Kenyan authorities investigating the twin assaults on Israeli targets there focused quickly on foreign suspects, reporting Friday they had arrested six Pakistanis, four Somalis, an American and a Spaniard.
Police spokesman King'ori Mwangi said police picked up nine of the foreigners on an Indian Ocean beach in the Mombasa area Friday morning. He declined to say if those suspects were attempting to leave the country by boat.
CBS News Correspondent Maureen Maher in Mombasa reports U.S. officials insist the American was not involved in the attacks, and was simply caught in the massive dragnet.
Alicia Kalhammer, believed to be traveling with her Spanish husband, registered with a Florida address in a hotel near one of Thursday's attacks, sources close to the investigation said. Kalhammer, 31, owns a house and lives in Tallahassee, according to state records.
Mwangi also said all but two of the suspects in custody were traveling on what he termed "suspicious" passports, perhaps alluding to Somalia where it is possible to obtain a travel document in less than an hour. The lawless country has not had a functioning government for more than a decade and is believed to be a refuge for some al Qaeda operatives.
Home video from Thursday's attack in Kenya shows the force of the blast and the chaos that ensued after terrorists rammed a truck filled with explosives into the lobby of an Israeli owned hotel in Mombasa. Sixteen were killed, including the three bombers. Dozens were injured.
The images were broadcast Friday night on Israeli television, hours after Israeli air force planes brought home the Israeli dead and wounded from the attack Thursday on the seaside resort north of Mombasa, Kenya.
The planes also brought home about 300 Israeli tourists and 138 people who were sent to Kenya to help with the recovery effort. The team included medical staff, rescue units, police forensic experts and foreign ministry officials.
One little Israeli girl lost her two teenage brothers and her mother remains on life support. The Israeli dead were identified as brothers Noy and Dvir Anter, ages 12 and 13, from the West Bank Jewish settlement of Ariel, and Albert Dehaville, a 60-year-old tour guide from the central Israeli town of Raanana.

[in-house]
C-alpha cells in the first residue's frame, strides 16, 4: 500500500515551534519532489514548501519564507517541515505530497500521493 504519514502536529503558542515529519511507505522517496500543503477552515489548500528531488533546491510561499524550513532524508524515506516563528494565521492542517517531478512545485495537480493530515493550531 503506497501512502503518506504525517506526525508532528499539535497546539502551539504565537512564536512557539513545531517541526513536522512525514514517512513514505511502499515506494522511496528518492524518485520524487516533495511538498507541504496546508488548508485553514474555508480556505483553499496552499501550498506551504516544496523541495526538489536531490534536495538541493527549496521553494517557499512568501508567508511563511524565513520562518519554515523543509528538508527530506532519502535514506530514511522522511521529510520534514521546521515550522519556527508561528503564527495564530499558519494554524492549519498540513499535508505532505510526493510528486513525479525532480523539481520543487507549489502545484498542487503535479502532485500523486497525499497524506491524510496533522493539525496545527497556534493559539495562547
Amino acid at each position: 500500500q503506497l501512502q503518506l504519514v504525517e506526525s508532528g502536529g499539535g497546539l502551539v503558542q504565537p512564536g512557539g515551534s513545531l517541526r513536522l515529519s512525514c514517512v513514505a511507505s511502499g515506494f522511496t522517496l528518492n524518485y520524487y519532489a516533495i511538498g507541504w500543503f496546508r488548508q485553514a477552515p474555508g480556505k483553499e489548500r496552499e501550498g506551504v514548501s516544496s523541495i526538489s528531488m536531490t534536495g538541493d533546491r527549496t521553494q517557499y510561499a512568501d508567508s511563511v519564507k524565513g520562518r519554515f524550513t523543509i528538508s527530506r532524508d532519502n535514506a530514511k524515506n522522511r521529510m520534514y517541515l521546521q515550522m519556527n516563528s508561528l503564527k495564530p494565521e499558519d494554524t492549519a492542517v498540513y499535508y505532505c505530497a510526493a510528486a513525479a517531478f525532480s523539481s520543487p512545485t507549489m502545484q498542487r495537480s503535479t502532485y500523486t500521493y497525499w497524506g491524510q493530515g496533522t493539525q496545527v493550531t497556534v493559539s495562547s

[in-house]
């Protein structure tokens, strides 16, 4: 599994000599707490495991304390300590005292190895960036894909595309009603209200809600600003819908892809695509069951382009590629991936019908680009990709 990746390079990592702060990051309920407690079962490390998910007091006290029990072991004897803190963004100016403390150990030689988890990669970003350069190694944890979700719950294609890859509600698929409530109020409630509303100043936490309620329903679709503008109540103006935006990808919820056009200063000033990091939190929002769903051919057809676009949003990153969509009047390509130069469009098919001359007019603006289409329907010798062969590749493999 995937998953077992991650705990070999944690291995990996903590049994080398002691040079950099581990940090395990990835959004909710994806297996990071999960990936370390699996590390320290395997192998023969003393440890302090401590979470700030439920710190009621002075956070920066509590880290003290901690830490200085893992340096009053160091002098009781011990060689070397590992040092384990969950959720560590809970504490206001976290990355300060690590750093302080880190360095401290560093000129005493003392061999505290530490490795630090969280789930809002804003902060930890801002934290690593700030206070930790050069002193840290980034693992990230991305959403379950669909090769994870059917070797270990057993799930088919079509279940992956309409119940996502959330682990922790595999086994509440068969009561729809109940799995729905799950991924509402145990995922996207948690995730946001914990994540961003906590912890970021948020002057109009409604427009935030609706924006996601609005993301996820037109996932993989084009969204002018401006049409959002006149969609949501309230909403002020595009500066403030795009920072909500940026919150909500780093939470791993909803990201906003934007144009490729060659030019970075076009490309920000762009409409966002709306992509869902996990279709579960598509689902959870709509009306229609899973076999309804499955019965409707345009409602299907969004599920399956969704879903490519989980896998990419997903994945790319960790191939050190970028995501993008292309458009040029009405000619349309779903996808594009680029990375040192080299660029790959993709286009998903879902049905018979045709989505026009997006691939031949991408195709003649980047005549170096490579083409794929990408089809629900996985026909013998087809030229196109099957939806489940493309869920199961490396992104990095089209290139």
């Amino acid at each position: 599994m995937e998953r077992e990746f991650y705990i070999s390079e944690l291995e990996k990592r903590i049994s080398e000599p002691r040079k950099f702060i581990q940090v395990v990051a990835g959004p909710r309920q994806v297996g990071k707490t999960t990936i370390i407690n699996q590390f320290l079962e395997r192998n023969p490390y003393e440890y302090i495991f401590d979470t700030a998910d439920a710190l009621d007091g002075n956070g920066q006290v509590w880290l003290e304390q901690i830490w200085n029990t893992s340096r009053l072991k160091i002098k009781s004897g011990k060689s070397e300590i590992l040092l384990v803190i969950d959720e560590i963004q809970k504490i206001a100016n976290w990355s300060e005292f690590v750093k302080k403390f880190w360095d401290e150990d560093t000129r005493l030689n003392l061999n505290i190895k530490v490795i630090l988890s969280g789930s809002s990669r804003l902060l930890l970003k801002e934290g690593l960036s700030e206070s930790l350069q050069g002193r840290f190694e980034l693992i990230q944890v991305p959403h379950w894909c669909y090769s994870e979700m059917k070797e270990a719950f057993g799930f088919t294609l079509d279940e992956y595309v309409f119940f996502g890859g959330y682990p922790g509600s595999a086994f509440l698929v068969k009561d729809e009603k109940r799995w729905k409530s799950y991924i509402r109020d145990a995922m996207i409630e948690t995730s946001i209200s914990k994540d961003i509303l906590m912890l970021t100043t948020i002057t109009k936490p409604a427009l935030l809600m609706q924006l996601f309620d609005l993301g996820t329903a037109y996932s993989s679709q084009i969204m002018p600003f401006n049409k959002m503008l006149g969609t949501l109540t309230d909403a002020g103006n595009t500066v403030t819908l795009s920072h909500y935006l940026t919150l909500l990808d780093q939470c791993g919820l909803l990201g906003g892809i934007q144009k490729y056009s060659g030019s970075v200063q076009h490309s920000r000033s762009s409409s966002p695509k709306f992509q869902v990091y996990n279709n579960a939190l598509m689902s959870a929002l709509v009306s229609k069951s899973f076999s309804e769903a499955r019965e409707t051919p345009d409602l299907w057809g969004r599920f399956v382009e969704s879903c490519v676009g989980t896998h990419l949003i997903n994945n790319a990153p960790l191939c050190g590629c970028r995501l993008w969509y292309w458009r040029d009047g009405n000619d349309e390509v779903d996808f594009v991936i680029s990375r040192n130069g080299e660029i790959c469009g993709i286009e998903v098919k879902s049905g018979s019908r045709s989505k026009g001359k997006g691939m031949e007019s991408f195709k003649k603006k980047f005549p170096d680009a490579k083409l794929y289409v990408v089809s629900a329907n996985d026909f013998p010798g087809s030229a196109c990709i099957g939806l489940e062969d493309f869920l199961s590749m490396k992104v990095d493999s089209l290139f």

Moments before the blast, two missiles streaked past a Boeing 757 Israeli charter aircraft owned by Arkia Airlines as it left the Mombasa airport bound for Tel Aviv, Israel, carrying another group of tourists who had just checked out of the hotel.
At least one group is claiming responsibility, but Israeli officials are convinced that the attack represents a larger international conspiracy.
"I see al Qaeda and Hamas and Islamic Jihad as all part of the same phenomenon, the hatred for western civilization and democracy," said Israeli foreign ministry spokesman Gilad Millo.
Israeli Foreign Minister Benjamin Netanyahu urged governments to form a united front against terror, the Foreign Ministry said.
"If any governments had pressed the snooze button after September 11, then they just received the next wake-up call," Netanyahu told the diplomats.
U.S. intelligence sources tell CBS News two groups have surfaced as the prime suspects in the attack: al Qaeda and al Islami, the Muslim extremist group that orchestrated the attack against American Marines in Somalia in 1993.
That group is also known to have relations with al Qaeda and has an arsenal of surface to air missiles similar to the two that were fired at the Israeli jet.
"I think this is definitely the start of something new," said Kenneth Katzman of the Congressional Research Service. "If it is al Qaeda that is behind this it could represent that there is a faction in al Qaeda that wants to start attacking Israel."
Ironically most of the Israeli tourists came to the sleepy east African coastal town hoping a holiday abroad would provide a respiet from the escalating violence at home.
In Israel, survivors told of what they saw.
"Everything was burning. I thought my sisters were inside the fire," a red-eyed Ayelet Rubabshi, 15, wrapped in a blanket at Jerusalem's Hadassah Hospital. After fleeing with others from the ruined lobby to the beach, she found her two sisters and parents.
Kenyan soldiers whisked them off to another hotel, where they waited for the flight to Israel.
One survivor, Tzipora Kirman, said she ran for the beach with her husband after the blast.
"We were afraid that there were armed terrorists who would fire on us because we were out in the open," Kirman said.